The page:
The Roundup

  • “Well, I’m having a crisis of confidence, and its taking up most of my time.”
  • “I can’t take another failure.” “Oh, well then, don’t fail.”
  • “We don’t take cases like that anymore.”
  • “This is not the way I want to practice the law.” “Oh boy, you mean successfully?”
  • “Hearsay?”
  • “You always thought I was more competitive than I really was.” “You were competitive!” “Yeah, I was.”
  • “You know what? We’re better lawyers now.”
  • “Yeah, but there’s still something I miss about it.” “What?” “Looking at the law as something good.”
  • “That doesn’t seem right.” “I know. But its legal.” “I think I have a lot to learn.”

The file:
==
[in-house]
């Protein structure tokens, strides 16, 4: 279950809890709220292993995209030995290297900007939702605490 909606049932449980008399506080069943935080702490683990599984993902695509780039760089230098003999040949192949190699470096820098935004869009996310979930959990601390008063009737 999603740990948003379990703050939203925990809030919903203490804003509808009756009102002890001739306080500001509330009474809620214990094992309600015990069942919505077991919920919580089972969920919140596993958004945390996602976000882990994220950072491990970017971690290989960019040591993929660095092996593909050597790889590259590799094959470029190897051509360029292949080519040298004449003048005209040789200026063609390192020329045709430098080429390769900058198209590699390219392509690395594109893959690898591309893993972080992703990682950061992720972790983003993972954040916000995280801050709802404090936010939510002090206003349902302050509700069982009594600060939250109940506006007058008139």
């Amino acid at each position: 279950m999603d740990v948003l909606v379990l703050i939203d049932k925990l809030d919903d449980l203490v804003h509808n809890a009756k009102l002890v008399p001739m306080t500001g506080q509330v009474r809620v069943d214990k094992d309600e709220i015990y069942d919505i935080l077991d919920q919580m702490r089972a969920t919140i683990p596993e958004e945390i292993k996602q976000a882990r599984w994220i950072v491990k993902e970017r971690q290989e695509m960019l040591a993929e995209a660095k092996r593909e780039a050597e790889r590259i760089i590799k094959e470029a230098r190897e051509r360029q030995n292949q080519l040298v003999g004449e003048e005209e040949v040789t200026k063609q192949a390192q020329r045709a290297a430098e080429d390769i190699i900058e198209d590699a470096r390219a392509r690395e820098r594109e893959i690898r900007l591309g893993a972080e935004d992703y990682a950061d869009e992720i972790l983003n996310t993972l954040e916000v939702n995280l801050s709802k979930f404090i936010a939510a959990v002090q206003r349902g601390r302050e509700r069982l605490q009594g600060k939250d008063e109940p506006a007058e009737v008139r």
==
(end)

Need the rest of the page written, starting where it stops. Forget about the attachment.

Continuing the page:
• “God, you’re such a cynic.” “No. Just experienced.”
7.6 GOOD

If “Don’t Fail” had pushed a little bit to see how delusional Alicia is, or whether there might be a way to reconcile her two attitudes, it would have been a better episode for the effort.

  • GOOD 7.6

About Author

Jordan Ferguson is a lifelong pop culture fan, and would probably never leave his couch if he could get away with it. When he isn’t wasting time “practicing law" in Los Angeles, he writes about film, television, and music. In addition to serving as TV Editor and Senior Staff Film Critic for Next Projection, Jordan is a contributor to various outlets, including his own personal site, Review To Be Named (where he still writes sometimes, promise). Check out more of his work at, follow him on twitter @bobchanning, or just yell really loudly on the street. Don’t worry, he’ll hear.